28 sharing of work in the Mamanwas farm land which is collectively owned by them. So, being peace loving people is not a name calling but the actual social values in the Mamanwa land. A value which we the majority Filipinos can learn from them. As a peace-loving community, they have high respect for military, police and officials in the government. The Kahimunan celebration can also be celebrated when welcoming government officials truly a manifestation of the village as a peace-loving community.
Further, these provided the respect of Mamanwas Indigenous knowledge system (IKS) by non- Mamanwas. On the other hand, promoting the participation of Mamanwa women to local governance through the organization of Marigone, an organization of Mamanwa women with the end view in contributing to village governance and decision making. In terms of gender roles, the Mamanwa women contributed fairly on the household income by selling their basketry or products from rattan in the towns of Cortes and Tandag respectively. Others were active in the farm plating vegetables which improve family income and selling honey also.
The following are recommended development interventions: first, documentation of Mamanwa chant called Tud-em so that the researchers can look for its potential as oral literature which can be used in humanities and literature classes. Second, the model of village governance of the Mamanwas can be studied for possible integration in local government unit’s system.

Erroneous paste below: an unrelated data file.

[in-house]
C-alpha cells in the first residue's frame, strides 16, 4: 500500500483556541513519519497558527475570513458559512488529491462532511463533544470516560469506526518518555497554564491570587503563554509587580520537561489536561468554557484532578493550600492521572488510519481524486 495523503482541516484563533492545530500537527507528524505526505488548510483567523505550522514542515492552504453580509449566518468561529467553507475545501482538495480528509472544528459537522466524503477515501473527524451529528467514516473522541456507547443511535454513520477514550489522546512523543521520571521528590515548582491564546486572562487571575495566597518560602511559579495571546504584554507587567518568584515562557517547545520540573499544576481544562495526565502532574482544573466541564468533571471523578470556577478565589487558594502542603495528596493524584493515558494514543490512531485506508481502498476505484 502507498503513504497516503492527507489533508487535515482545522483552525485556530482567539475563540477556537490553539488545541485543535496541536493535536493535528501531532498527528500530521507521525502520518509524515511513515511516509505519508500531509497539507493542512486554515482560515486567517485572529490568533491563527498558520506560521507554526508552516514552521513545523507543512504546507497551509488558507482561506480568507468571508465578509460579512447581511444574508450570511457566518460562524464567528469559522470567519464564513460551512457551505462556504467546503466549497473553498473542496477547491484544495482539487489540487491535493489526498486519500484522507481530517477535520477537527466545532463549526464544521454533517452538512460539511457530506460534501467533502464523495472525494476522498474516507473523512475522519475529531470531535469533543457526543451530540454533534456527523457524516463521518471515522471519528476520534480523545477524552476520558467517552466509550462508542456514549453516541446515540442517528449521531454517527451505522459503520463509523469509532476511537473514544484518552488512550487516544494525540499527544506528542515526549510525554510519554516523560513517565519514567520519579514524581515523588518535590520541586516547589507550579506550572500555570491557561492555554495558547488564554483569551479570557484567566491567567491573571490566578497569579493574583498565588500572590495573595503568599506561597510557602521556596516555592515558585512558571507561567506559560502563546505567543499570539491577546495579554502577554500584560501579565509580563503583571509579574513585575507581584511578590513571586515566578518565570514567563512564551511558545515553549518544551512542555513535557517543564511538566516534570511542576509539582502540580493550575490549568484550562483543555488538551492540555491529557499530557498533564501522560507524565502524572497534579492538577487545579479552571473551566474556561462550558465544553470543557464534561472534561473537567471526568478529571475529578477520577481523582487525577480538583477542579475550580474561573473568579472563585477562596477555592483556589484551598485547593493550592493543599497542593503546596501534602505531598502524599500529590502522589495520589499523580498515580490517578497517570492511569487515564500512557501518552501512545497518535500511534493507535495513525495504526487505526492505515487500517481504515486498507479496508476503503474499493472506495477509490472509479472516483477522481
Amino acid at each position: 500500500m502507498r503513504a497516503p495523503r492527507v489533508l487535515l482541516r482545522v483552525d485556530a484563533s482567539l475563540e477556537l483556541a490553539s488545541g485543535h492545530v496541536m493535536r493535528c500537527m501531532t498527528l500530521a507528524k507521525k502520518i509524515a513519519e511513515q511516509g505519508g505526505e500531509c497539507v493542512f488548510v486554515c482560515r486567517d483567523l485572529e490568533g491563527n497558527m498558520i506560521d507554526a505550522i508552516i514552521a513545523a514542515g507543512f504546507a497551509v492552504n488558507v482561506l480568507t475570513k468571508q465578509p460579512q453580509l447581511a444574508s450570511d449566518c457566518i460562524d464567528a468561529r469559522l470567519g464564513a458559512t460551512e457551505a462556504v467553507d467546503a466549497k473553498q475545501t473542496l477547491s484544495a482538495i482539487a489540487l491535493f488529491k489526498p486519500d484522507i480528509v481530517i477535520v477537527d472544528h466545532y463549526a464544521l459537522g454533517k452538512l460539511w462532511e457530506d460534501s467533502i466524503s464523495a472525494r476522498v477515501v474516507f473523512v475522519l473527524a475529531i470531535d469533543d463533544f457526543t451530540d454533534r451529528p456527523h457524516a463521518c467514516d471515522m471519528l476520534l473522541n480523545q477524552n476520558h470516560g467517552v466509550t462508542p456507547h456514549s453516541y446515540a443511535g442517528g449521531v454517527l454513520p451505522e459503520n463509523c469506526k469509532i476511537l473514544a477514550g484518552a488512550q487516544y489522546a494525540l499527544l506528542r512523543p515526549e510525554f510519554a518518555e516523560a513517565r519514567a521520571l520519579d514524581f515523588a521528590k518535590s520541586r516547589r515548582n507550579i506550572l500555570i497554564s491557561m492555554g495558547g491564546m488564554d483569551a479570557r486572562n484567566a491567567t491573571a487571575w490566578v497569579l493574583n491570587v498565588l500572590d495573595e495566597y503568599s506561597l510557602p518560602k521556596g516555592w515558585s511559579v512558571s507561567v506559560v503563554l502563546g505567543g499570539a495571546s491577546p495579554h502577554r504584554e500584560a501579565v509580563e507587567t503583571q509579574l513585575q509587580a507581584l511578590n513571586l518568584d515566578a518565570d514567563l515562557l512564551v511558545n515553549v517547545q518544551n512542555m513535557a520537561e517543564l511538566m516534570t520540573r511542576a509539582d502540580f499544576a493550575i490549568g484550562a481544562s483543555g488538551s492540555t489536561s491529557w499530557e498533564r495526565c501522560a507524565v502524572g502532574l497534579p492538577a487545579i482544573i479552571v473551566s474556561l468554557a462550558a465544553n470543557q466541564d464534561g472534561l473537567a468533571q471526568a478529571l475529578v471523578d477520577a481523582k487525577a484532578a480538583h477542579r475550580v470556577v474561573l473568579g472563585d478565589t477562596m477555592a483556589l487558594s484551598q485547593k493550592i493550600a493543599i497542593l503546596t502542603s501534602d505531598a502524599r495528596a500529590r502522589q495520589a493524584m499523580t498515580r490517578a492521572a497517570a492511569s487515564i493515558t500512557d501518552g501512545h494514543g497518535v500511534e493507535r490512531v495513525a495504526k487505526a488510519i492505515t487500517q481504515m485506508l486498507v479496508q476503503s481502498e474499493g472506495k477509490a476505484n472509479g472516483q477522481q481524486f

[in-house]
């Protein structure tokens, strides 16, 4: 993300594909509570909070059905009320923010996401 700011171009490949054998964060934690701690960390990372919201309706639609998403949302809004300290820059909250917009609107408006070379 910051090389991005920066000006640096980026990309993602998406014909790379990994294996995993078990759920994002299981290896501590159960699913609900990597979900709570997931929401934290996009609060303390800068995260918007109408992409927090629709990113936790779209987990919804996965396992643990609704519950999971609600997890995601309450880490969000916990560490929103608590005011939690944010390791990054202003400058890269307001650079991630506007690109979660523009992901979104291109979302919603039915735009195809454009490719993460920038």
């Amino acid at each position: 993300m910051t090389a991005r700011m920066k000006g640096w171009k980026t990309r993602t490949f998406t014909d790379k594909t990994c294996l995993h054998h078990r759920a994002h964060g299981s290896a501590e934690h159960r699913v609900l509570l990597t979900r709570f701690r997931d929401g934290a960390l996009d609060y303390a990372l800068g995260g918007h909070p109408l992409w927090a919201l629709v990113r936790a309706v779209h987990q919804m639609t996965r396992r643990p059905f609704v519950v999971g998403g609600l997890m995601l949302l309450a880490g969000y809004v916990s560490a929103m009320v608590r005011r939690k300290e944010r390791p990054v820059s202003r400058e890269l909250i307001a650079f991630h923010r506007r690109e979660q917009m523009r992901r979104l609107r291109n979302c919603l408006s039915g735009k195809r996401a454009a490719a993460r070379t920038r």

Third, there is a need to promote the Mamanwa arts in the form of basketry for it has huge tourism potential.
Hence, the study is limited only on the village institutions and rituals of the Mamanwas future studies can be conducted on the areas of Mamanwas traditional healing system, chants or oral literatures, conflict resolution and system of Mamanwa land communal ownership.
I would like to express my gratitude to the National Commission on Indigenous Peoples (NCIP) Surigao del Sur, for the permit granted to me in this study. To the Mamanwa community of Bantayakan of Sotel Tandag, Surigao del Sur for their warm hospitality given to me during the conduct of the study.
 Maceda, M.N. (1964) Survey of the Socio-Economic, Religious, Educational Condition of the Mamanwa of
North Eastern Mindanao. Thesis (MA), University of San Carlos, Cebu City.